Kalichstein-Laredo-Robinson Trio at Bard

I saw the Kalichstein-Laredo-Robinson Trio at  Bard College on Saturday night. The trio consists of Joseph Kalickstein on piano, Jaime Laredo on violin, and Sharon Robinson on cello. I love piano trio’s and the Kalichstein-Laredo-Robinson Trio are superb, but I didn’t particularly enjoy their choice of program.


Trio Elegiaque No. 1 in G Minor (1892)
Lento lugubre

El Andulus for Cello and Piano

Piano Trio, “For Daniel”

Nocturne for Violin and Piano, “As Night Falls on Barjeantne”

Piano Trio in A Minor, Op. 50
Pezzo elegiaco: Moderato assai
Tema con variazioni – Finale e Coda

I found the program to be a bit extreme, it was too much of a stylistic shock. Especially hearing Katherine Hoover’s and and Joan Tower’s works after such a mournful and powerfully tragic piece as the Rachmaninoff…

Rachmaninoff was nineteen years old when he wrote Trio Elegiaque No. 1 (he later wrote a second Trio Elegiaque in memory of Tchaikovsky). Trio Elegiaque No. 1 opens softly with violin and cello, before the piano joins the two with the melody. The Kalichstein-Laredo-Robinson Trio did a lovley job of playing the piece. The instruments played in glorious, yet neverending sadness… It is a stunning work, and I was thoroughly moved by it. 

Next was the piece which Katherine Hoover wrote for piano and cello. In the program, there were some notes by Katherine Hoover about it: “Traditional Arabic music, both religious and secular, is a sophisticated art form that is mostly improvised on complicated scalar and formal patterns. Ir makes use of quarter tones as well as modal materials more familiar to the Western ear. It’s influence is clear in Jewish liturgical music and also in some Eastern Orthodox Christian music. I combined some of this type of melodic material with sections that emply Western harmonies, and there are rythmic and formal influences from both traditions. There are also timbral sounds that have their origins in Eastern instruments. The piece begins with a snippet of Gregorian chant and quickly moves into material with roots in both East and West.” Sounds good on paper. Too bad it didn’t sound as good musically… I didn’t hear any of the things she described, and it was a bizzare and sudden change from the Rachmaninoff.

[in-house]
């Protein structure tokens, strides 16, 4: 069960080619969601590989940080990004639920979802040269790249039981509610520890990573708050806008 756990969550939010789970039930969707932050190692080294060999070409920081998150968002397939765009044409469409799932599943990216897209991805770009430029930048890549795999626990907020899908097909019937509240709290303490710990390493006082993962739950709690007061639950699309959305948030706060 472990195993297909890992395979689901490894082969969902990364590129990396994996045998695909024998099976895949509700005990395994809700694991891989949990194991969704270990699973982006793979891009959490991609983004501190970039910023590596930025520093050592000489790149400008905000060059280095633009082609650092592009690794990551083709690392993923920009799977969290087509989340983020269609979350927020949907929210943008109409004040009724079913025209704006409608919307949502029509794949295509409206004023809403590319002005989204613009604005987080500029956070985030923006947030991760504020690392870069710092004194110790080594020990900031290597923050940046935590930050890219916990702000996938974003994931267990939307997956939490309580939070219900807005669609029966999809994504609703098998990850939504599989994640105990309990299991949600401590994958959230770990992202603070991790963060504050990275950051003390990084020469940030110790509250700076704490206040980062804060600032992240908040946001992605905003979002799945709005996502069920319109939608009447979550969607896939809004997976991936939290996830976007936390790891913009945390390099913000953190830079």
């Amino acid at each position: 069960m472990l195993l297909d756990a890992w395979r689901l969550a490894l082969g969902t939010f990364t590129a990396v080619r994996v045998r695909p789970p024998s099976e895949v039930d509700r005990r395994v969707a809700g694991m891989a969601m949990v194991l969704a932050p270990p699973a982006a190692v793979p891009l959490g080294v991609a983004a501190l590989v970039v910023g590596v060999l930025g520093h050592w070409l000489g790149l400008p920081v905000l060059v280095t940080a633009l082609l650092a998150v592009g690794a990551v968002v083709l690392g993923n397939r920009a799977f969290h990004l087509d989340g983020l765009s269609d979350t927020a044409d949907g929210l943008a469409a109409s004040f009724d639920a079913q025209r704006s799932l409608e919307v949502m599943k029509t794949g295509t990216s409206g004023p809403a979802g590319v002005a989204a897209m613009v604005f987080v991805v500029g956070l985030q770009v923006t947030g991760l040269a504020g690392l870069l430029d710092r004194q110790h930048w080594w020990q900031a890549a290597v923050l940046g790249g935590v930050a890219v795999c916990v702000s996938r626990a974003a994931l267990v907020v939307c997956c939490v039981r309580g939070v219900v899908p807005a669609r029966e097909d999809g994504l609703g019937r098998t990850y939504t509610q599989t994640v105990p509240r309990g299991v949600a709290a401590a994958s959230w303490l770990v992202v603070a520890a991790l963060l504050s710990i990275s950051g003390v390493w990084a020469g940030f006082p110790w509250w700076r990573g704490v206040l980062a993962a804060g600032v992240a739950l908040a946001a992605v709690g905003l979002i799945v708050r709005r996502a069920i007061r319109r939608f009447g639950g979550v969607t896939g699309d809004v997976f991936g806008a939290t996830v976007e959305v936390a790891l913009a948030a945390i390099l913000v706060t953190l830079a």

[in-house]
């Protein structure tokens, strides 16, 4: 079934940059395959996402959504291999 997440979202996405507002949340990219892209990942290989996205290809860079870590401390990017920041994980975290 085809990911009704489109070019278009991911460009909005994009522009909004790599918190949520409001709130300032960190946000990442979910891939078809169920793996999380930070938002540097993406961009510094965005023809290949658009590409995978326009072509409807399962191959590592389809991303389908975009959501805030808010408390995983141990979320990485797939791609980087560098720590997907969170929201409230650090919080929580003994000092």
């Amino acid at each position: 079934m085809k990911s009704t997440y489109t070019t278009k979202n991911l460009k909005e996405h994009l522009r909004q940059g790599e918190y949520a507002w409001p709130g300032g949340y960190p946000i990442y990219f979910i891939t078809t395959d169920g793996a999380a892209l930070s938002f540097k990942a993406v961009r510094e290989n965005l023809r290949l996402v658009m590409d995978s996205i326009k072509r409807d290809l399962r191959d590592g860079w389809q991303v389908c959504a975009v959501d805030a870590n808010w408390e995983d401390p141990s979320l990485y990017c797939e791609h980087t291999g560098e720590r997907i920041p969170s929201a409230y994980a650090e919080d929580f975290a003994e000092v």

Joan Tower’s trio was written in memory of her nephew, Daniel MacArthur, who died at a young age in 2003. Although the work was supposed to convey the difficulties of facing a long term illness, I felt that it was a sparse piece of music and once again, I didn’t hear what was described by the composer in the program notes. I did like Richard Danielpour’s nocturne, it had some beautiful parts. It was written in impressionistic style, although it lacked the same depth as the music of impressionistic masters such as Debussy or Ravel.

Lastly was Tchaikovsky’s Piano Trio in A Minor, Op. 50. The piano opened with the melody, and soon the violin took over, as the piano’s role switched to the accomponiment. The cello joined the violin and they held the melody in turn, one continuously picking up where the other left off until finally, all three instruments played together as equals. As the music reached it’s summit, waves of grief and despair crashed among the walls of the room, enveloping my senses before lurching into my soul. And that was only the first movement… The second movement consisted of a theme, eleven variations, and a final coda. From the begginning of the second movement until right before the end of the coda, the music had a very different feel than the first movement. It was generally played in a more cheerful mood, yet at moments also held whispers of the darkness from the first movement. The coda ended quietly in the mother key of A Minor. When the piece was over, I scarcely dared breath for a few moments, as the soft echo of the last few exquisite notes resounded in my thumping heart. It’s incredible that music can have a physiological effect on one’s body, but it really can…

I enjoyed the Rachmaninoff and Tchaikovsky trio’s, respectively, and Richard Danielpour’s nocturne was pleasant, but I didn’t enjoy the other two pieces on the program. The theme tying the whole evening together was works that were written in memory of loss, but that was about the only thing that the five pieces had in common (and Richard Danielpours didn’t even have that in common with the others, although stylistically it fit in better than either Joan Tower’s or Katherine Hoover’s did). The Kalichstein-Laredo-Robinson Trio are all excellent musicians, but I would have enjoyed myself much more had they chosen a different progam selection.


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